Friday, August 16, 2013

Next Week in Tickets: Films playing Boston 16 August - 22 August 2013

Back home. Still doing this late at night when I really should be sleeping

  • Is The Butler the biggest opener this week? I think it is! I guess it covers a lot of ground, featuring Forest Whitaker as a white house butler who served eight different presidents (from Eisenhower to Bush I), and comes from Precious director Lee Daniels, whose name has been placed in the title to prevent "confusion" with a 1916 silent short. Normally, I'd call Warner Brothers's complaint about that petty, but it's against The Weinstein Company, and screw them. It's also got a truly strange supporting cast, with Alan Rickman & Jane Fonda as the Reagans, John Cusack as Nixon, and Mariah Carey. It's on 35mm at the Coolidge, DCP everywhere else (the Capitol, Apple, Fenway, Boston Common, and the SuperLux).

    The Coolidge also has the usual brace of special screenings: The Karate Kid is the 1980s classic at midnight on Friday and Saturday, and The Big Lebowski is the big screen classic on Monday. Both are on the big screen in 35mm; Lebowski is one of the summer's signature events, with costume contests, trivia, and bowling. I'm kind of shocked it's not sold out already. There's also yet another encore of Helen Mirren in The Audience at 11am on Saturday.
  • What else opens? Jobs, the hastily-produced Steve Jobs biopic starring Ashton Kutcher. A lot of folks apparently admire this guy for some reason, although he strikes me as pretty miserable (Jobs, that is; Kutcher doesn't necessarily do movies I like, but seems good-natured enough). It's at Somerville, Apple, Boston Common, Fenway,a nd the SuperLux. There's also Paranoia, a corporate thriller which demonstrates what a strange new world we live in where Harrison Ford gets fourth billing. It's at Fenway, Boston Common, and Apple.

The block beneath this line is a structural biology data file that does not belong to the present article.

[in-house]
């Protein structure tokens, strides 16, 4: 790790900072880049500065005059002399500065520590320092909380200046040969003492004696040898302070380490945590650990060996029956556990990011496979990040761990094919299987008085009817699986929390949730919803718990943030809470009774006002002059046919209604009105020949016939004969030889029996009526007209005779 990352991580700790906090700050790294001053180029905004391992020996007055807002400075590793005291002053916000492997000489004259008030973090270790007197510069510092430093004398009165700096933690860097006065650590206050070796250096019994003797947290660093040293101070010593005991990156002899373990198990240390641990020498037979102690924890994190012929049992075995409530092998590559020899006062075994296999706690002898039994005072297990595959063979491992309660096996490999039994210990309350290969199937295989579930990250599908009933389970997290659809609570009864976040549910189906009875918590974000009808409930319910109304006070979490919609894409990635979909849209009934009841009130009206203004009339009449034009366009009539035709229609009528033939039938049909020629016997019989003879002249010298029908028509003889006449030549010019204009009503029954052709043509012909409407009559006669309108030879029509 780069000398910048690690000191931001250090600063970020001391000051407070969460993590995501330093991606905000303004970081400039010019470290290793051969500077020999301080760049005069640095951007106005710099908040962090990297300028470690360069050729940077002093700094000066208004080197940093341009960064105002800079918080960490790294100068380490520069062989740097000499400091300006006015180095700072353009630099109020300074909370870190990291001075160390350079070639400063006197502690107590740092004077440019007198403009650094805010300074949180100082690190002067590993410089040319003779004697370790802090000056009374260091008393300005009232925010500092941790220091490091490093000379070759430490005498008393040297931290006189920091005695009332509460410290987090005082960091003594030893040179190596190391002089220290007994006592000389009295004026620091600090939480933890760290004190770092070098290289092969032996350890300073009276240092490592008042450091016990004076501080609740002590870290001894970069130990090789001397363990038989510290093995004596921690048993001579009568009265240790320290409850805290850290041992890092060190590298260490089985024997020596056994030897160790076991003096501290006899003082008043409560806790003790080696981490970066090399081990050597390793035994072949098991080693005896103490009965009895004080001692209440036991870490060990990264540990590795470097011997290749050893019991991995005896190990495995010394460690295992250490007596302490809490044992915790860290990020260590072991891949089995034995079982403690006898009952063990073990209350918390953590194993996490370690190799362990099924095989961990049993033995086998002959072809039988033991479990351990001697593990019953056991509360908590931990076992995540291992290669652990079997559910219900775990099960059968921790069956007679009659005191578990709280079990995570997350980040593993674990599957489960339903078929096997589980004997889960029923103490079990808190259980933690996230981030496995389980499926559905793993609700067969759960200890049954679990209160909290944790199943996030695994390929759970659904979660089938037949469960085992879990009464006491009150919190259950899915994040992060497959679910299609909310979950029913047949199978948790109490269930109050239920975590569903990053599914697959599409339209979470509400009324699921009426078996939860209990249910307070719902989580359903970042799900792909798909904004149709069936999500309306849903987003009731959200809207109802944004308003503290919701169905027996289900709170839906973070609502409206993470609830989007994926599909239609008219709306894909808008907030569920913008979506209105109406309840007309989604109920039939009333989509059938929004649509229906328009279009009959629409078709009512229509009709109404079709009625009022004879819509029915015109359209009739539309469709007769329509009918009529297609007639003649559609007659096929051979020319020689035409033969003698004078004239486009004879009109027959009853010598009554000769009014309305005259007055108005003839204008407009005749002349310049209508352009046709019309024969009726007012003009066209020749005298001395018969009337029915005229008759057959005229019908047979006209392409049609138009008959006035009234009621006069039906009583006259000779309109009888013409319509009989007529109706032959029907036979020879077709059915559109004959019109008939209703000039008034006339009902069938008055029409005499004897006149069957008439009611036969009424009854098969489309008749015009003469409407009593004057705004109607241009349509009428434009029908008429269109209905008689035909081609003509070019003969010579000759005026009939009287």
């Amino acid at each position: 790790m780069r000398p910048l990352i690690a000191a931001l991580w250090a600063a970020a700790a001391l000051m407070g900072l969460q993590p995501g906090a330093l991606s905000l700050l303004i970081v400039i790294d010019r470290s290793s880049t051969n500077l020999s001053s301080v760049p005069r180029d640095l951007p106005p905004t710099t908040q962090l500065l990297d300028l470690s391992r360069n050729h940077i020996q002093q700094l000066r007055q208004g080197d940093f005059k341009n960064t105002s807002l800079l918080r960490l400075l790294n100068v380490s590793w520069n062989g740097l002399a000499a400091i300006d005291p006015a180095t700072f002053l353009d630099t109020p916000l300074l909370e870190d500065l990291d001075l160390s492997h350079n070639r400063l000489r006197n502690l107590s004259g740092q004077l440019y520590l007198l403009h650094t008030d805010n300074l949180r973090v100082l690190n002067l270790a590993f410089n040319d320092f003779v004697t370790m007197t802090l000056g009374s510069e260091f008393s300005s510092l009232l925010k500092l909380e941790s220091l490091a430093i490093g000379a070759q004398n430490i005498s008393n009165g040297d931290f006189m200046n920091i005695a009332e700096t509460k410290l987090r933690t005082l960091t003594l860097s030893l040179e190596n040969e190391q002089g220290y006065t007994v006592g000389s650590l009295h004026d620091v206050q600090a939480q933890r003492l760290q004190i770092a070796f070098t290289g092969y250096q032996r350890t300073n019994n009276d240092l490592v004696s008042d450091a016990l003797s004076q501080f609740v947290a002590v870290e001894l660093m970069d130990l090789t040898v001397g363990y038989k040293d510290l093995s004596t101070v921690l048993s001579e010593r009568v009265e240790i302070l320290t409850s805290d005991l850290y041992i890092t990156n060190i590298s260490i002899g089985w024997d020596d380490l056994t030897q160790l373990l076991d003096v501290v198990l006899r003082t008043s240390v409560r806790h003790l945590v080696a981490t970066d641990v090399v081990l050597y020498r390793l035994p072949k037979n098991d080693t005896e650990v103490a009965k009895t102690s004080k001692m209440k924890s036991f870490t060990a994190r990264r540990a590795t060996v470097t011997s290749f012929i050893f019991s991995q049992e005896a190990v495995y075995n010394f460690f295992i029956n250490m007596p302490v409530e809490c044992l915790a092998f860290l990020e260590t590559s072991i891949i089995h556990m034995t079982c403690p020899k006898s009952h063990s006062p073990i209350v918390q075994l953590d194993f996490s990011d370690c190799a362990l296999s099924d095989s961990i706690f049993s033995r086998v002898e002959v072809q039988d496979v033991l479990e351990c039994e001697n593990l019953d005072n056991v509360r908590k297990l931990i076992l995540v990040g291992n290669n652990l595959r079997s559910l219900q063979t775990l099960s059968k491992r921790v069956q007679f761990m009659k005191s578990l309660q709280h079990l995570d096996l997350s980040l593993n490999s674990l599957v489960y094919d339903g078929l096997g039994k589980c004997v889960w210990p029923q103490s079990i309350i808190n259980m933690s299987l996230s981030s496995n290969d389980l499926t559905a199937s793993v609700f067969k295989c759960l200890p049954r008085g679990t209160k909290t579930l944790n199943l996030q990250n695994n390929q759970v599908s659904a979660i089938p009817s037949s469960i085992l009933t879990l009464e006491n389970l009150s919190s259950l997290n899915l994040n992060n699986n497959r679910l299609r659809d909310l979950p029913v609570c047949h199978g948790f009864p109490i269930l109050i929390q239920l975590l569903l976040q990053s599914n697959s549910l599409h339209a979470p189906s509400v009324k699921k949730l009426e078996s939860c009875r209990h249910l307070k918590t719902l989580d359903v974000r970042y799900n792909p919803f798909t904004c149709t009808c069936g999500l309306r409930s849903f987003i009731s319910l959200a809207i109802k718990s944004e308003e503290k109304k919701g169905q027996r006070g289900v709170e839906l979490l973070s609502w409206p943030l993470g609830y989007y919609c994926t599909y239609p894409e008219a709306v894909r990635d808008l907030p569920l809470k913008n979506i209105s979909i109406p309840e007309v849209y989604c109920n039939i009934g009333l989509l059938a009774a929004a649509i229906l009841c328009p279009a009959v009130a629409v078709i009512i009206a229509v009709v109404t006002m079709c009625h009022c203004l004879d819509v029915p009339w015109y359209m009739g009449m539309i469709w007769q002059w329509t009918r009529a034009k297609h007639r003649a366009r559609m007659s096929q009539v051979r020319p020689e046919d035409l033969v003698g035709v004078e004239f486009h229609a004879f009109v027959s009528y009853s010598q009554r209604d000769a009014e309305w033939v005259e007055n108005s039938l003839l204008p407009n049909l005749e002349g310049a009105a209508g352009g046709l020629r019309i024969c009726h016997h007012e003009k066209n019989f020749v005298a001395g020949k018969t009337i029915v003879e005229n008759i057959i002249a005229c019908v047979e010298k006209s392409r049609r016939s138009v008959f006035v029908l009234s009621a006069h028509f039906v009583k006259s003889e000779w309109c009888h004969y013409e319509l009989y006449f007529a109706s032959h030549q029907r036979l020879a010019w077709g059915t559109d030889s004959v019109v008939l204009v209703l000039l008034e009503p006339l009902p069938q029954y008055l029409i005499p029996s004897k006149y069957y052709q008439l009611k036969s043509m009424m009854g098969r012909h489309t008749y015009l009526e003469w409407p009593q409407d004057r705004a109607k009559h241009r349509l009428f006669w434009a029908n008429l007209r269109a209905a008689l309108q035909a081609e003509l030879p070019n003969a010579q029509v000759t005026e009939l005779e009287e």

Oh, right, there's also Kick-Ass 2, with the folks that survived the first movie going back out to fight crime, this time with Jim Carrey around (though in a smaller role than you'd guess from the advertising). It's at Somerville, Apple, Fenway, and Boston Common.

    Both Fenway and Boston Common will be doing a special screening of the "Cornetto Trilogy" - Shaun of the Dead, Hot Fuzz, and The World's End on Thursday the 22nd ahead of the latter film's official premiere next weekend. Fenway also has stand-up performance "Sinbad: Make Me Wanna Holla" on Thursday
  • After promoting it all summer with a coming-of-age film series (to the extent that i thought it had already come and gone), Kendall Square finally opens IFFBoston opening night film The Spectacular Now, a surprisingly good coming of age/bottoming out movie starring Miles Teller and Shailene Woodley. That also plays Boston Common, but Kendall Square also has the closing-night film - the uneven-but-with-good moments In a World... - and yet another selection, Prince Avalanche, which features David Gordon Green getting back to a small, character-focused movie, with Paul Rudd and Emile Hirsch paving roads together.

    In somewhat lower-profile releases, they also have The Attack, about a Palestinian, fully assimilated into Israeli society, who is shocked to discover that his Christian wife seems to have been the one to carry out a recent suicide bombing. I liked it a lot, but the idea at the center is bleak. The one-week booking, on the other hand, looks considerably more upbeat, with documentary Rising From the Ashes featuring legendary American cyclist Jock Boyer going to Rwanda to help build their national bicycling team.
  • It's a very busy week at the Brattle Theatre. The Massachusetts Independent Film Festival is there on Friday and Saturday. My friend Izzy Lee's short, "Legitimate", plays in the "Woman of Horror" block at 4:10pm on Friday, and again at midnight, as the lead-in to a special screening of Rob Zombie's The Lords of Salem. There's more horror, too, with a new restoration of Rosemary's Baby playing at 9:30pm Friday, 7:30 & 10pm Saturday, and all day Sunday. There's also a Saturday-morning screening of Elijah Starr's SupaDupa at 10:30am.